Loggerhead sea turtle (Photo: NOAA)

Loggerhead sea turtles are the most frequently seen sea turtle in New York waters. They average around 3 feet in length and are named after their conspicuously large, block-like head. Additionally, their powerful jaws are well suited for their diet of hard-shelled prey. In New York, their prey consists mainly of spider, horseshoe, green, and swimming crabs. They will also feed on mollusks (whelk) and other marine invertebrates.

Loggerhead sea turtles inhabit different regions during different parts of their lives. In New York, for example, juveniles are frequently found in nearshore bays and Long Island Sound, while other age groups, including adults, are found up to 40+ miles off the southern Long Island coast. As juveniles age into adults, their habitat preferences shift to more shallow water habitats with open ocean access, such as the Florida Bay.

Even though they're protected in the U.S, loggerhead turtles and eggs are hunted extensively in many parts of the world. The loggerhead population has been declining through much of its range based on population trends derived from nesting surveys.

Leatherback Sea Turtle, Dermochelys coriacea
Status in New York: Endangered Federal Status: Endangered

leatherback sea turtle, photo by NOAA
Leatherback sea turtle (Photo: NOAA)

The leatherback sea turtle is a unique and phenomenal species. They are one of the largest reptiles on Earth; they can weigh up to 2,000 pounds and reach up to two meters long, nearly the length of a standard door. The leatherback sea turtle gets its name from its large, barrel-shaped body covered with leathery skin (as opposed to the hard, bony shells of other species found in NY). Leatherbacks are the most pelagic sea turtle and, due to their flexible shell, can dive up to 4,200 feet for as long as 85 minutes!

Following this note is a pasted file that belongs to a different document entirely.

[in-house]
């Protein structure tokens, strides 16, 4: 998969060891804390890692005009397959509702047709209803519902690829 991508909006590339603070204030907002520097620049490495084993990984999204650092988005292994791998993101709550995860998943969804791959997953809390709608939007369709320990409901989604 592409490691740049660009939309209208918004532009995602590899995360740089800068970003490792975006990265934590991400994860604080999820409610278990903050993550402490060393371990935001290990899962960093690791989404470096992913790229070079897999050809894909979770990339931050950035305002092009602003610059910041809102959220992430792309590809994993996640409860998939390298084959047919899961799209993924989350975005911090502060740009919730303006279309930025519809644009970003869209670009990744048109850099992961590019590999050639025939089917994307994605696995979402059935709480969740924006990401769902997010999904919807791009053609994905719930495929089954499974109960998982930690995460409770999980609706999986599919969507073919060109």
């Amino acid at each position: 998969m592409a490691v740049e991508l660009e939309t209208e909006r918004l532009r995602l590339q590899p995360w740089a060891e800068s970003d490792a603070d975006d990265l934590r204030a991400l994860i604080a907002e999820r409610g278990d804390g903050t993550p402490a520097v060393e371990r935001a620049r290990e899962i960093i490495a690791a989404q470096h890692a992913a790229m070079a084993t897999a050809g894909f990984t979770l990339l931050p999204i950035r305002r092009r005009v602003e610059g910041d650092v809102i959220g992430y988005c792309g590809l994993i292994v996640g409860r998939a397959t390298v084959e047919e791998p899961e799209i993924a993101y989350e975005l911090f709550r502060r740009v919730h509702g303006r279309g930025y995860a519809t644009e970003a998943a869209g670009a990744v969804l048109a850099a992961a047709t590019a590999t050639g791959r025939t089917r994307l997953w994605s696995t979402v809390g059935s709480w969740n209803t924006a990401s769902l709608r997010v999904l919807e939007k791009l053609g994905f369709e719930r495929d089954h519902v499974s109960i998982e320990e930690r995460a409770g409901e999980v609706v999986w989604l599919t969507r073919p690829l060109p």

Because Leatherbacks can regulate their body temperature, they are able to travel farther north, giving them the largest range of any reptile species. Juveniles and adults forage along the east coast of the US and Canada, and their distributions and movements are believed to correlate with seasonally abundant prey. Females, males and sub adults who forage in the North Atlantic have been shown to make return migrations to key feeding areas, targeting jellyfish and tunicates. Leatherbacks are often seen on the south shore of Long Island, in the NY Bight region, and within the Long Island Sound.

In addition to the international treaties specified above, this wide-ranging pelagic species is also protected under the Convention on International Trade in Endangered Species of Wild Flora and Fauna (CITES). In 2007, the Turtle Expert Working Group identified seven main populations of nesting Leatherbacks throughout the Atlantic Ocean. All populations, except for the western Caribbean and West Africa populations, are stable or increasing.

Kemp's Ridley Sea Turtle, Lepidochelys kempii
Status in New York: Endangered Federal Status: Endangered

Kemp's ridley sea turtle, photo by NOAA
Kemp's ridley sea turtle (Photo: NOAA)

The Kemp's ridley sea turtle is the second most commonly seen sea turtle in New York. They're the smallest of the sea turtles and are identifiable by their heart-shaped carapace. Juveniles, or those between the ages of 2 and 5, can be found within shallow-benthic environments of Long Island Sound, Block Island Sound, Gardiner's Bay and Peconic Estuary, and less frequently in Jamaica Bay, lower NY Harbor and Great South Bay. Kemp's ridley are shallow water benthic feeders; their diet consists primarily of swimming crabs, but also includes fish, jellyfish and mollusks. In New York, they generally feed on spider, rock and lady crabs.